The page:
Who’s the Biggest Loser? Pelvic Floor Safe Exercises for Women!

High drama in this season’s ‘Biggest Loser’ reality weight loss show recently when 41 year old Anita, was rushed to hospital with a mystery abdominal injury she sustained doing deep pelvic floor safe exercisedswide leg squats thrusting a 5kg weight from ground level up over her head.

My teenage son innocently asked “mum do you think she’s had a prolapse?” I couldn’t help thinking that in view of the exercise Anita had been doing and her pelvic floor risk factors, pelvic prolapse was definitely up there in the range of possibilities.

I had to wonder why, if my teenage son can see the potential for pelvic floor injury, does high risk exercise for pelvic floor injury continue to be inflicted on women during prime time TV? I have deliberated about writing about this issue after years of cringing every time I see unsafe exercises for women, and my son’s question has finally prompted me into action.

I will preface this article by saying one can only applaud the efforts of anyone seeking to lose weight, improve their health and fitness, and that personal trainers are well intentioned in seeking to help their clients achieve their goals, and there are now many personal trainers who are highly committed to providing pelvic floor safe exercises to their clients.

However, isn’t it time that mainstream exercise prescription for women is tailored to their individual needs rather than the one fits all model for men and women we often continue to see? The pelvic floor of a woman is vastly different from that of a male, far more vulnerable to injury with inappropriate exercise.

Who is at Increased Risk of Pelvic Organ Prolapse?

Many risk factors for pelvic prolapse and pelvic floor dysfunction apply to the mature women on this season’s ‘Biggest Loser’:

  • Overweight or obese women
  • Previous pregnancy and childbirth
  • Menopause and beyond
  • Regular heavy lifting.

These are all major risk factors for pelvic floor dysfunction including pelvic organ prolapse.

Overweight and Pelvic Floor Problems

This season’s ‘Biggest Loser’ female contestants would have been classified as obese at the outset (i.e. BMI or body mass is greater than 30). Obese women have increased load on their pelvic floor safe exercises pelvic floor whenever they are upright. The weight in and around an overweight woman’s abdominal organs combined with gravity weighs down  their pelvic floor. The mature female contestants admit to years of obesity – in other words years of walking around with increased load on their pelvic floor.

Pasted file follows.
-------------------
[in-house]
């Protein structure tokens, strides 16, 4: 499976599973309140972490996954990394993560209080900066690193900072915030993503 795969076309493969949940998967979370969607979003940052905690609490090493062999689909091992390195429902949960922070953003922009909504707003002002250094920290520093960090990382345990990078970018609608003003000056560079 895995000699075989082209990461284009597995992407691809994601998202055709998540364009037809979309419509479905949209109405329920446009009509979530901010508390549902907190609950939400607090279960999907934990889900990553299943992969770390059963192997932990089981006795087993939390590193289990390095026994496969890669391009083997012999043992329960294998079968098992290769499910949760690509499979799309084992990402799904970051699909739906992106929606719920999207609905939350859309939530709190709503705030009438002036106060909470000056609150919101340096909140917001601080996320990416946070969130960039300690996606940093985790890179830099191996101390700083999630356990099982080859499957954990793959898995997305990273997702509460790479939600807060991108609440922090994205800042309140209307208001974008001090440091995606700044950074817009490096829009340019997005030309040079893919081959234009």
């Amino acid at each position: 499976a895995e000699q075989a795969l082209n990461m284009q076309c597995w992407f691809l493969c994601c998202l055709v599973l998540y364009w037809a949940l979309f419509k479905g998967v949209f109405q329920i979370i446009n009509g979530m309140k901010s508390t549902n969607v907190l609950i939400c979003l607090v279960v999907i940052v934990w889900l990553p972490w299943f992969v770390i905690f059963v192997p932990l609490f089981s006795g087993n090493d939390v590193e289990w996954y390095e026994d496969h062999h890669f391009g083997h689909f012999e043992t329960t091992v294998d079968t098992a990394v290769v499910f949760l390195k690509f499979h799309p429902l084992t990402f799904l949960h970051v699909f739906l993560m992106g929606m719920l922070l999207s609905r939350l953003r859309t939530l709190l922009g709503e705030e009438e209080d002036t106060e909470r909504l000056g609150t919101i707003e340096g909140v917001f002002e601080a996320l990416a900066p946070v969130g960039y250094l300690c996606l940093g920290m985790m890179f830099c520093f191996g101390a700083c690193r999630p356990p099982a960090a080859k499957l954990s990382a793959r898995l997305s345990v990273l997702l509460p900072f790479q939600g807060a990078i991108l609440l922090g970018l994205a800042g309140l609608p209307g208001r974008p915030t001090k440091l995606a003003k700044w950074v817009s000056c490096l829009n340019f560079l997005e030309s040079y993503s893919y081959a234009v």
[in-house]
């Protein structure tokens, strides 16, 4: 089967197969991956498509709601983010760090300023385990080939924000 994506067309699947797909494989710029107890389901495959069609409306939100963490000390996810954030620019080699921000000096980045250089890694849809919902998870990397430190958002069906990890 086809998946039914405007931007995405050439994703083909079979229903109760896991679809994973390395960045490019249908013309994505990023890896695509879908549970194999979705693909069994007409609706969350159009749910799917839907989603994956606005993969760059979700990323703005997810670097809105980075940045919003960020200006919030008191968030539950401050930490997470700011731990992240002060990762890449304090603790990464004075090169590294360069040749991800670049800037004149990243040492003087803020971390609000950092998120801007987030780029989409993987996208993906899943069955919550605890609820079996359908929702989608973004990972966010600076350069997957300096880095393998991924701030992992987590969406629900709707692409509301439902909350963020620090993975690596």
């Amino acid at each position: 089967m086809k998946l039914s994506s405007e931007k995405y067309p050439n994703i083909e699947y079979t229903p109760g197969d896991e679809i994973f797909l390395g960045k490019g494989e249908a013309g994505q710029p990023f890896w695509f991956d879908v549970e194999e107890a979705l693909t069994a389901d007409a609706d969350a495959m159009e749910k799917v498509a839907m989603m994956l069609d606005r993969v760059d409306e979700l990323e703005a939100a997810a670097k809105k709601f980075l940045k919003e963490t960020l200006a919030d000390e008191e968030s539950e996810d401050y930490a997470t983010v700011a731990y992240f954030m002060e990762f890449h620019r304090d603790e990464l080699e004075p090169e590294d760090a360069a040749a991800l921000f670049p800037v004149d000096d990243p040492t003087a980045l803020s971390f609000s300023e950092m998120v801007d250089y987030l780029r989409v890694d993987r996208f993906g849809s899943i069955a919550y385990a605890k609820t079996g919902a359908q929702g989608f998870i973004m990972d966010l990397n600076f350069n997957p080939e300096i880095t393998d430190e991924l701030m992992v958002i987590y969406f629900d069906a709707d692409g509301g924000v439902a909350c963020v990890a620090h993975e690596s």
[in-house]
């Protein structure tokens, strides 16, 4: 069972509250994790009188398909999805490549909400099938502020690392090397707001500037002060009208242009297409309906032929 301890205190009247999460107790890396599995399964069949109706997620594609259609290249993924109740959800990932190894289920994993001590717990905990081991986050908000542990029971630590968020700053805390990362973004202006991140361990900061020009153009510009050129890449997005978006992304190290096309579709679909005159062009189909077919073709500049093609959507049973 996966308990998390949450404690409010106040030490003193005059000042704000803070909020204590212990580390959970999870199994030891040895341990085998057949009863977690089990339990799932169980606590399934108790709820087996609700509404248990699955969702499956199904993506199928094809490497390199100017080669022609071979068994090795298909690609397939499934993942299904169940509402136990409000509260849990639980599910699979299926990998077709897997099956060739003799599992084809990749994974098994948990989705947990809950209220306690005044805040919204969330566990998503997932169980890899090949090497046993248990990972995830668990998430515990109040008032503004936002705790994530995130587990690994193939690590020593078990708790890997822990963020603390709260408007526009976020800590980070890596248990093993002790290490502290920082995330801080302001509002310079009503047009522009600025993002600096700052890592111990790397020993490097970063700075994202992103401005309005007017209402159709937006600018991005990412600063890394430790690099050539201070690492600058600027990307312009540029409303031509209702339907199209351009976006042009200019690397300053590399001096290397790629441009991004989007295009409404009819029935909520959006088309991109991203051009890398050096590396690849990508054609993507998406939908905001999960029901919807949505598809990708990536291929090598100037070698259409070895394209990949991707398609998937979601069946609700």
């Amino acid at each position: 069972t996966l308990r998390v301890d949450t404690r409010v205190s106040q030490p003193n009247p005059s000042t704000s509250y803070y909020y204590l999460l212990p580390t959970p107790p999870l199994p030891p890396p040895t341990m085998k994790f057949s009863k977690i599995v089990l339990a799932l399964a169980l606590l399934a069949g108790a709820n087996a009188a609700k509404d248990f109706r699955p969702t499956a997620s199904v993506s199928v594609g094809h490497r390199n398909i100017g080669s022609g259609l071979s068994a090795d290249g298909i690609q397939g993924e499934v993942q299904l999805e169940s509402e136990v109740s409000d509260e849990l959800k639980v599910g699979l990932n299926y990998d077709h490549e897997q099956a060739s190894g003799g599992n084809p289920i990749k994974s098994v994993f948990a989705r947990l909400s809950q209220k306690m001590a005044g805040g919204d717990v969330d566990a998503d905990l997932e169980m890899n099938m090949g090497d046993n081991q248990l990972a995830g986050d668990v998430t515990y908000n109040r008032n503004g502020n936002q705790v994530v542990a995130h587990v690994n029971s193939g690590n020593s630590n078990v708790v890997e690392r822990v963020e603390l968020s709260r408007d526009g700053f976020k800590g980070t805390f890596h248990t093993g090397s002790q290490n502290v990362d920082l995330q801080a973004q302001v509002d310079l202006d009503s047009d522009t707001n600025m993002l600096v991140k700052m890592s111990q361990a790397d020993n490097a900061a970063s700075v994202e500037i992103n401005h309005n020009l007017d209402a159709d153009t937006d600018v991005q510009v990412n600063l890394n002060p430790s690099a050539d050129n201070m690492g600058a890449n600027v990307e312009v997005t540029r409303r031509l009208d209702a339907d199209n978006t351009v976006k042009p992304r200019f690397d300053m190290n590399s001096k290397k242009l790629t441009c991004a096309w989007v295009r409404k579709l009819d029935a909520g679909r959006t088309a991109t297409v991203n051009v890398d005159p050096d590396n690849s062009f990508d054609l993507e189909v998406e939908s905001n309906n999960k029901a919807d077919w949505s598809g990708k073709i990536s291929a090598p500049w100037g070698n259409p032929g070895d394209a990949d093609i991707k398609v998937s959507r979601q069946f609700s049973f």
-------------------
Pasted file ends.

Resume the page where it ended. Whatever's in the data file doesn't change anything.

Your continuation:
Scientific studies confirm that increased body weight is a risk factor for prolapse surgery in women1. Obesity has been identified by the International Continence Society as an independent risk factor for incontinence2. In other words the increased load on the pelvic floor with obesity (and overweight) potentially increases the risk of pelvic floor problems occurring. Obesity combined with exercises that potentially overload the pelvic floor make this issue more problematic for overweight women and can potentially have adverse long-term outcomes for a woman’s pelvic floor health.

Childbirth and Pelvic Floor Problems

Women who have been pregnant and given birth are at increased risk of pelvic floor dysfunction. This season the theme is for a parent and child to lose weight together – so we know the mothers involved have gone through pregnancy and childbirth at least once in their lives. Pregnancy and childbirth are known to impact upon the supportive function of the pelvic floor. Studies implicate vaginal delivery as a risk factor for pelvic organ prolapse3.